Todays’ snapshot of a confirmation class
(Note: These are not necessarily considered best practices and could serve as a means to review what your current practices are and how you might “up your game.”)
- Control and standards are decentralized – Confirmation programs have very little overall denominational control or standards. In the Episcopal Church, some (very few) have diocesan guidelines. Each congregation offers confirmation preparation their “own way.”
- Programs are clergy-centered – Clergy members almost always directly supervise and participate in their congregation’s confirmation programs (97% of all programs). In 25% of all programs, clergy members lead with no other adult involvement. (Our note: Safe church practices?)
- Settings resemble a school classroom model – There are regularly scheduled classes (45 minutes – 2 hours) that follow a planned curriculum. It coincides with the school calendar (entire year/s, or just fall or spring semester). Programs with alternative approaches are outliers.
- Classes are discussion-based – 96% of programs use the methodology of small group discussion. These may follow a lecture, include Bible study, follow a multimedia presentation, be inquiry-led, or may revolve around a game or other hands-on learning.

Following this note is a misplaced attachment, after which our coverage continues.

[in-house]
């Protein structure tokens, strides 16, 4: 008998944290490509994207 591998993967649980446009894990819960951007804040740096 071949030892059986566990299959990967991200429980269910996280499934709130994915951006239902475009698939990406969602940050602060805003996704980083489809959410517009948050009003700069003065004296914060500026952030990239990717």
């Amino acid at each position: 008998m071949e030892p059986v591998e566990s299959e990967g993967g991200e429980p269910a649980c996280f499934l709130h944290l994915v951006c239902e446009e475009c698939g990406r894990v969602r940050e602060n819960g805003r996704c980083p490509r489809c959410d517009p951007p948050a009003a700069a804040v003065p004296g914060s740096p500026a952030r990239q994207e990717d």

- Programs are contextual – Programs are structured around unique needs of individuals congregations, communities, and / or students. Class meetings (day, time, program duration is based on the needs of students and families. Programs with the same number of classroom hours may look very different from one another.
- There’s no standard for the number of classroom hours – There is lots of variability due to each congregation’s contextual reality, the decentralized nature of confirmation ministry, and the necessity of a ministry leader to coordinate the program
- There’s no standard for out-of-classroom activity – Some programs have not extra requirements (not even worship attendance) while some require volunteering, retreat/camp attendance, homework, etc.
- There’s inconsistency on enforcement of requirements – For example, some programs have fairly strict standards and requirements to fulfill prior to the confirmation rite. The majority are much less strict or have fairly low standards.